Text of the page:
- Readability – If a SKU is misread, it can cause costly errors like misplaced inventory or fulfillment mistakes. Considerations like the use of hyphens or underscores to break up longer strings of characters or deliberate avoidance of easily-confused character pairs like ‘1’ and ‘l’ or ‘0’ and ‘O’ can make your SKUs more readable and help avoid confusion.
In some cases, the SKUs you create may not be an exact match for the SKUs assigned by third-party partners. Some marketplaces and fulfillment companies may assign their own unique identifiers for your products to conform with their own internal record keeping and/or to avoid confusion with products from other brands. In some cases, it may be ideal to accept a merchant SKU as your own to avoid confusion and redundancy.
There are also specialty SKUs that you may create within your own brand. For example, Sellercloud allows you to create Shadow SKUs – secondary product SKUs assigned to products from the same inventory that allow you to do things like A/B test catalog listings, sell products across multiple categories, and sell the same product with unique names and images.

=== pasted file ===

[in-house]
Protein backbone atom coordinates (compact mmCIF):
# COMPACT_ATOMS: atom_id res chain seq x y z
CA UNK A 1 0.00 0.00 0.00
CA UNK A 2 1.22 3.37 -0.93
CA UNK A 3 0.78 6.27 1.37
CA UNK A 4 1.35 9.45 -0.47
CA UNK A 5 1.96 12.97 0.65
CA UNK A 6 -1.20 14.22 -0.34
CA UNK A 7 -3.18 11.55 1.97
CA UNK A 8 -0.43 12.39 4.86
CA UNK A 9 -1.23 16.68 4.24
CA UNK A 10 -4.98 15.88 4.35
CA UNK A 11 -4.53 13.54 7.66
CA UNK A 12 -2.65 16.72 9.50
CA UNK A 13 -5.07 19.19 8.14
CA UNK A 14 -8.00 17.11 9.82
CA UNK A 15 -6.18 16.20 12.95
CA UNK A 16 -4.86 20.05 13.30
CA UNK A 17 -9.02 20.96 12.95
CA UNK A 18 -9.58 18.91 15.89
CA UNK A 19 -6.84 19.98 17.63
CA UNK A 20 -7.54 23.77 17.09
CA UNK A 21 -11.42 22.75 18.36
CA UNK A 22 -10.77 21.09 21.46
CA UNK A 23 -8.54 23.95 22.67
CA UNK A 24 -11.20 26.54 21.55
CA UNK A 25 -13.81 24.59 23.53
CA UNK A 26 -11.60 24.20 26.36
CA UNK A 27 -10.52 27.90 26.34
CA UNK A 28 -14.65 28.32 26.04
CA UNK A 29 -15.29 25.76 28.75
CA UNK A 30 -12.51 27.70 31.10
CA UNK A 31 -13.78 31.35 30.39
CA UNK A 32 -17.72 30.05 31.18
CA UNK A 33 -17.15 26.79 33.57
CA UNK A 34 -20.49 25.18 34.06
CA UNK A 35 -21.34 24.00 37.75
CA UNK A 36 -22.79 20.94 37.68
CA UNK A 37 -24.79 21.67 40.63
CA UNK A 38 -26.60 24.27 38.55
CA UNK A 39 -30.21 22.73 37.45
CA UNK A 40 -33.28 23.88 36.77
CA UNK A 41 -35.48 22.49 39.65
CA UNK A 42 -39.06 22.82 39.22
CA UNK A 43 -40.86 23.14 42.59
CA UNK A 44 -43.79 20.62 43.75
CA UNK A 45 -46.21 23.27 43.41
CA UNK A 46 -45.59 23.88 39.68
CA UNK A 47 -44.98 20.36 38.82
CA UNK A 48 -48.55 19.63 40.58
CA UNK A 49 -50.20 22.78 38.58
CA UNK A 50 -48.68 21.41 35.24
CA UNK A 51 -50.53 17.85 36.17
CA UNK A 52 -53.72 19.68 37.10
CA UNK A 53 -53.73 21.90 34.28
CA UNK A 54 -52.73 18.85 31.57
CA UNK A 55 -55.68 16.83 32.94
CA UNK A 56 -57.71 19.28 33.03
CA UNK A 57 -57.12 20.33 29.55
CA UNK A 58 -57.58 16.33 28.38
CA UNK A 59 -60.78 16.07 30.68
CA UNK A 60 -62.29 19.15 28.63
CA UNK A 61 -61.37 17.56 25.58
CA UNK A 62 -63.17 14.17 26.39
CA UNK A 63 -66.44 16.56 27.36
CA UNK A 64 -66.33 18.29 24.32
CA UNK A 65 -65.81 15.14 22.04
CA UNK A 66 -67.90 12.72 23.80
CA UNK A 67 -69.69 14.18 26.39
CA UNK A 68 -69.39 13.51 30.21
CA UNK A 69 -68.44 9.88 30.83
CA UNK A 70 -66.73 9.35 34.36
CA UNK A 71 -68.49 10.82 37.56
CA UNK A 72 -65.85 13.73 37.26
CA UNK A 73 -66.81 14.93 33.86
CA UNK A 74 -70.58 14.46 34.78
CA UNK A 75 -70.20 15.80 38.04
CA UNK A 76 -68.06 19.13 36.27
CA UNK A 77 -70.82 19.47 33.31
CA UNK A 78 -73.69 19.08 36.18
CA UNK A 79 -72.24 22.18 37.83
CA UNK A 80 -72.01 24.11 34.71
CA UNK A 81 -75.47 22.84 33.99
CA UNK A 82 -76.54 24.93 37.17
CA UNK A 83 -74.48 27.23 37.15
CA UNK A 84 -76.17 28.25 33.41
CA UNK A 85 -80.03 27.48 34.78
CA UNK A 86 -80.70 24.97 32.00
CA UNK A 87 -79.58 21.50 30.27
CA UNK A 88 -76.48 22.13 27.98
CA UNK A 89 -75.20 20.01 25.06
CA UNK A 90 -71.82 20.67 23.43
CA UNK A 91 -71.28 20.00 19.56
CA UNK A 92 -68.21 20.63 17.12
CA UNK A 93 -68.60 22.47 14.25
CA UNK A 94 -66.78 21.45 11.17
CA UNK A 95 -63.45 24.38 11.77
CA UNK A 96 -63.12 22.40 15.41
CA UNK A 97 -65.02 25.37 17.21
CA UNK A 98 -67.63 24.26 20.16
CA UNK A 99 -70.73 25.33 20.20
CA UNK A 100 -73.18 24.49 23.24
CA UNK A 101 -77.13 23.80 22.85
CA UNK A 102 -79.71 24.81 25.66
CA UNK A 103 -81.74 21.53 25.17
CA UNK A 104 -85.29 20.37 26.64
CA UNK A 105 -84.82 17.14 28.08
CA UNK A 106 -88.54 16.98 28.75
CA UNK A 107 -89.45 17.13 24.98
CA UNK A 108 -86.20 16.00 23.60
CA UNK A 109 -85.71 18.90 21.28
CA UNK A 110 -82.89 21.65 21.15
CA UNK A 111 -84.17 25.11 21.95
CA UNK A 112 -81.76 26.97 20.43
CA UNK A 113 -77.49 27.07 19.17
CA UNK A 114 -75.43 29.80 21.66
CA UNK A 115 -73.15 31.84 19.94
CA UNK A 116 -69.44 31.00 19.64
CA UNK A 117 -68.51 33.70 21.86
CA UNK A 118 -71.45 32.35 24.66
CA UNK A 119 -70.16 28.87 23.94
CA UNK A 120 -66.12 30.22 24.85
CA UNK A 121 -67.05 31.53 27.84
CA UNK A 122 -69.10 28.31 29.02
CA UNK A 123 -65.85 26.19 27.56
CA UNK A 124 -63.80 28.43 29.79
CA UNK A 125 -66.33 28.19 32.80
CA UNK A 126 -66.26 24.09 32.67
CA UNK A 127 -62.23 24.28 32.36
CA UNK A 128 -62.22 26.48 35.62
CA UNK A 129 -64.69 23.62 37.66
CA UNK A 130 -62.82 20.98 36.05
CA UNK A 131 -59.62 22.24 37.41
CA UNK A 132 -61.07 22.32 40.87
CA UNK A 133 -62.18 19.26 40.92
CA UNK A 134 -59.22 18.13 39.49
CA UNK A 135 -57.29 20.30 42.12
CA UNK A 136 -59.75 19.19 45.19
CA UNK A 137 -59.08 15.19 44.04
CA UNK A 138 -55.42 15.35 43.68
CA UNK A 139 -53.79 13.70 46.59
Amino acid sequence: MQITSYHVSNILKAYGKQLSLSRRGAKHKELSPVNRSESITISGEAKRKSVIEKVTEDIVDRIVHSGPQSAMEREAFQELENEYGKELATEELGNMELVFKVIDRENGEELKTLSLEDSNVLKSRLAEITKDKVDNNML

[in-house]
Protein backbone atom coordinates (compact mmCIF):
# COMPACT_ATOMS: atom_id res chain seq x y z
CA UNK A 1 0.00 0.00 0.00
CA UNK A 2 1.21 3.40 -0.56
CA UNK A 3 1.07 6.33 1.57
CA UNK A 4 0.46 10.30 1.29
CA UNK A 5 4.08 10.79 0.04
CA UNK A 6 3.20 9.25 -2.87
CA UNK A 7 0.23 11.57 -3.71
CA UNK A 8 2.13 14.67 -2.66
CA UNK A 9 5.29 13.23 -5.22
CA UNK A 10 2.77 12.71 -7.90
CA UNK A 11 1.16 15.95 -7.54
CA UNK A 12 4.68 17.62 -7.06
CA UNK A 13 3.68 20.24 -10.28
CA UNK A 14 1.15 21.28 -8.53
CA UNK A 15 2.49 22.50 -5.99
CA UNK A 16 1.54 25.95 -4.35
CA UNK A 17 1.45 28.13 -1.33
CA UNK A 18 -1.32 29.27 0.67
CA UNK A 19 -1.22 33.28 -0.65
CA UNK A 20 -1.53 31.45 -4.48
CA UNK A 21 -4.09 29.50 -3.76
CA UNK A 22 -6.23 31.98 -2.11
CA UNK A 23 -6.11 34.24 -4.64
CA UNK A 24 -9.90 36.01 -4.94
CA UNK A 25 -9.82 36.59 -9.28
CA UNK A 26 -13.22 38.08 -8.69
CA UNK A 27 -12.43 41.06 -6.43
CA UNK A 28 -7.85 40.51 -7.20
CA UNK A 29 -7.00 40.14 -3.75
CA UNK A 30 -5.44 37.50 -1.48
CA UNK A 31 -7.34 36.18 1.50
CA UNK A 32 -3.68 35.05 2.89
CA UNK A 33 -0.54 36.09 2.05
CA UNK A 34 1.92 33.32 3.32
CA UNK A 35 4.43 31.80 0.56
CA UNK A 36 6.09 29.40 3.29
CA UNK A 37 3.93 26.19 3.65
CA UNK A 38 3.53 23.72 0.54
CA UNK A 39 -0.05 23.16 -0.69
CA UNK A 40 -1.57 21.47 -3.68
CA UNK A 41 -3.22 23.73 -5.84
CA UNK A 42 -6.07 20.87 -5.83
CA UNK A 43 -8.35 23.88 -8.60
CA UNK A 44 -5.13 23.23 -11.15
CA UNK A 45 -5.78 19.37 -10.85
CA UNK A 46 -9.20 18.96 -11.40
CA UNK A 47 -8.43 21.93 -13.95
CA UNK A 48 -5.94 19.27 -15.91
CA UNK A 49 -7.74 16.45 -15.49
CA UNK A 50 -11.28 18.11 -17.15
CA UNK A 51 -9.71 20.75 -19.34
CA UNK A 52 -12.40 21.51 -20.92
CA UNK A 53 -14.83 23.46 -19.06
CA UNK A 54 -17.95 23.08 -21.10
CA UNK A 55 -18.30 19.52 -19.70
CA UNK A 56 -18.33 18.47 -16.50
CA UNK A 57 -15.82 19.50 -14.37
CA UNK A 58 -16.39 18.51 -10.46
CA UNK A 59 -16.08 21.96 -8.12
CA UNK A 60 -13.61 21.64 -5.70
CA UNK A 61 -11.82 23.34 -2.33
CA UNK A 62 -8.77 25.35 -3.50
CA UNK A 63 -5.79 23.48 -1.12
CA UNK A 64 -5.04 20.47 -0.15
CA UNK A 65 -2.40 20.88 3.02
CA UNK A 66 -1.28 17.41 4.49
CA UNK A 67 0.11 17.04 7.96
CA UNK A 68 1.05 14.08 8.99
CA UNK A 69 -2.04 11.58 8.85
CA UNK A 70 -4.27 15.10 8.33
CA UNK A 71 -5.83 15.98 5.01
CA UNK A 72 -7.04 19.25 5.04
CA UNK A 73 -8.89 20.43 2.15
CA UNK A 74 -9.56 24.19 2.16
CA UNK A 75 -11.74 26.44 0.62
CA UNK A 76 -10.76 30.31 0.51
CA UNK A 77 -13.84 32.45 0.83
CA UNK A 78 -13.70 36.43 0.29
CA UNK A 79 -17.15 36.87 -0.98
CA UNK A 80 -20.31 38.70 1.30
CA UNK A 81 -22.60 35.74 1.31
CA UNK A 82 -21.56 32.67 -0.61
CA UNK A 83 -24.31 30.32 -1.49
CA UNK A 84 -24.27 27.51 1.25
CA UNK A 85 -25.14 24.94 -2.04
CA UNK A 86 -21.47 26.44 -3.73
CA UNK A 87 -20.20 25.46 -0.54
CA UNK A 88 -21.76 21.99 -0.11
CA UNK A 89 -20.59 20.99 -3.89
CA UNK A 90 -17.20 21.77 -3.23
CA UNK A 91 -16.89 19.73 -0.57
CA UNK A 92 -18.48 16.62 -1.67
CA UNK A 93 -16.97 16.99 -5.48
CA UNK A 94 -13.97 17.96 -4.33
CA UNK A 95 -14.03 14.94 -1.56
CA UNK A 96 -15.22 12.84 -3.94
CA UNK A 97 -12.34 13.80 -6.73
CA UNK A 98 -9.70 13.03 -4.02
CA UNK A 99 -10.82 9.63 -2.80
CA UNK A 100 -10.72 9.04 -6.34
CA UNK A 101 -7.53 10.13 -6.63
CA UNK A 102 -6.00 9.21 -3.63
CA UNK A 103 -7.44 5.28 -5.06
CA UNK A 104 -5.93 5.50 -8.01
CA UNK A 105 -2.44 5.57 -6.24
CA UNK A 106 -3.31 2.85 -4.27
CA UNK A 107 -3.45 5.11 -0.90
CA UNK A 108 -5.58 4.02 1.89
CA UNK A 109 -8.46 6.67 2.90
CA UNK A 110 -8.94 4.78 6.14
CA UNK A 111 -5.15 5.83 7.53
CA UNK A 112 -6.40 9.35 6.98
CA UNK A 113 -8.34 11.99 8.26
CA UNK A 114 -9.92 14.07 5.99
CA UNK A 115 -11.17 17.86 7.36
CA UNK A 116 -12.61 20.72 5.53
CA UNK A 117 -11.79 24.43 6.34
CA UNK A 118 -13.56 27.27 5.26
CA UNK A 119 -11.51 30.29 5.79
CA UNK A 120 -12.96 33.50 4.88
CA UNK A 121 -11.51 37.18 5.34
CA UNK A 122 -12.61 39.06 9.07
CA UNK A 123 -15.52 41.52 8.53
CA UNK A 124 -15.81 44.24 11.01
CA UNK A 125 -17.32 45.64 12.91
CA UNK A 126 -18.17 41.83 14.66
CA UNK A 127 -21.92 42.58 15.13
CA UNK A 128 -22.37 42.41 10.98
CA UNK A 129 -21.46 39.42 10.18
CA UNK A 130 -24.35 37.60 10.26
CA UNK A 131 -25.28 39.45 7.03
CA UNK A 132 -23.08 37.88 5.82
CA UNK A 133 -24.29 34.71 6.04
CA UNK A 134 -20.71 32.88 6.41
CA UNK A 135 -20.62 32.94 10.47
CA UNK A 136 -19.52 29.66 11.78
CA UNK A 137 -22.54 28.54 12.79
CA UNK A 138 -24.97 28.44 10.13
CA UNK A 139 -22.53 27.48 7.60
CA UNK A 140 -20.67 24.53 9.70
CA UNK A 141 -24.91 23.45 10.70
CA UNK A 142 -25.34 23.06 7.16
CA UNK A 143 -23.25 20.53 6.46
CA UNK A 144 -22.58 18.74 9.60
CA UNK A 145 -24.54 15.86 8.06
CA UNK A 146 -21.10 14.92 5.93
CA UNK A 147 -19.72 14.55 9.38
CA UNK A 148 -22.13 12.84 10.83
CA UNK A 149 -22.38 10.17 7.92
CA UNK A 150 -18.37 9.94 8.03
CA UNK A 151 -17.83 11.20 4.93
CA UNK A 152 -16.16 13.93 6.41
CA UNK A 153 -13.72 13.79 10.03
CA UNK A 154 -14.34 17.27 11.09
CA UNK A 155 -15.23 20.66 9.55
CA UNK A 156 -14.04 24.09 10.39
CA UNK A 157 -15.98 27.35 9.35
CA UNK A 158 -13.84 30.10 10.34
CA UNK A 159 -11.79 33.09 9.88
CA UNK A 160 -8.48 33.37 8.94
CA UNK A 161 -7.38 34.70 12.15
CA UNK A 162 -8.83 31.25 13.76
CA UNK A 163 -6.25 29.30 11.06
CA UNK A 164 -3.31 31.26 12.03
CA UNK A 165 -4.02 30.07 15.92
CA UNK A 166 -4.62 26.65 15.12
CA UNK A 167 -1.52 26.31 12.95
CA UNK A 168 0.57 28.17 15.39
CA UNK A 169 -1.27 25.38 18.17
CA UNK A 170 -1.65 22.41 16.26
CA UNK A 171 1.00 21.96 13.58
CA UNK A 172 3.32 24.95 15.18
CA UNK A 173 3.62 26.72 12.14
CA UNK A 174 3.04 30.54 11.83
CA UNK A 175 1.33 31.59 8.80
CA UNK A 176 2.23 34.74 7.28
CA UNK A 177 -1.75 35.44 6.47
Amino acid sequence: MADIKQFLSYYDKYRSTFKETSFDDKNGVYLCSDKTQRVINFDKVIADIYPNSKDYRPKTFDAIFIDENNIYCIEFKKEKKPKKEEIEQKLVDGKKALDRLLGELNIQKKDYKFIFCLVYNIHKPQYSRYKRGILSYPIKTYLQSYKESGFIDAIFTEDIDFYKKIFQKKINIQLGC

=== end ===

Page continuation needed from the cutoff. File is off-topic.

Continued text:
Bundled and kitted merchandise can be assigned unique SKUs as well. This allows you to list multiple products as a singular catalog item, while allowing your fulfillment team to pick, pack, and ship the combination from your inventory – either piecemeal or as a prepackaged set.
Tracking SKU Growth
Once a product has been assigned a SKU, you have the ability to track a number of different characteristics about a product. Some elements are functional – like generating individual order summaries and invoices to share with customers or the picking and packing status of orders being fulfilled by your warehouse team. Others are big-picture metrics that allow you to assess how products are performing across your brand and the places where you sell them. The latter must be a cornerstone of your ability to make data-driven decisions about the short- and long-term value of your SKUs.
Ideally, you want every SKU to sell well and generate substantial profits for your e-commerce business. In reality, every SKU cannot be your top-performer. If you are like most brands, you are likely to have anywhere from 10-30% of your SKUs generating 70-90% of your profits. The remainder are typically less popular, more niche, or seasonal products.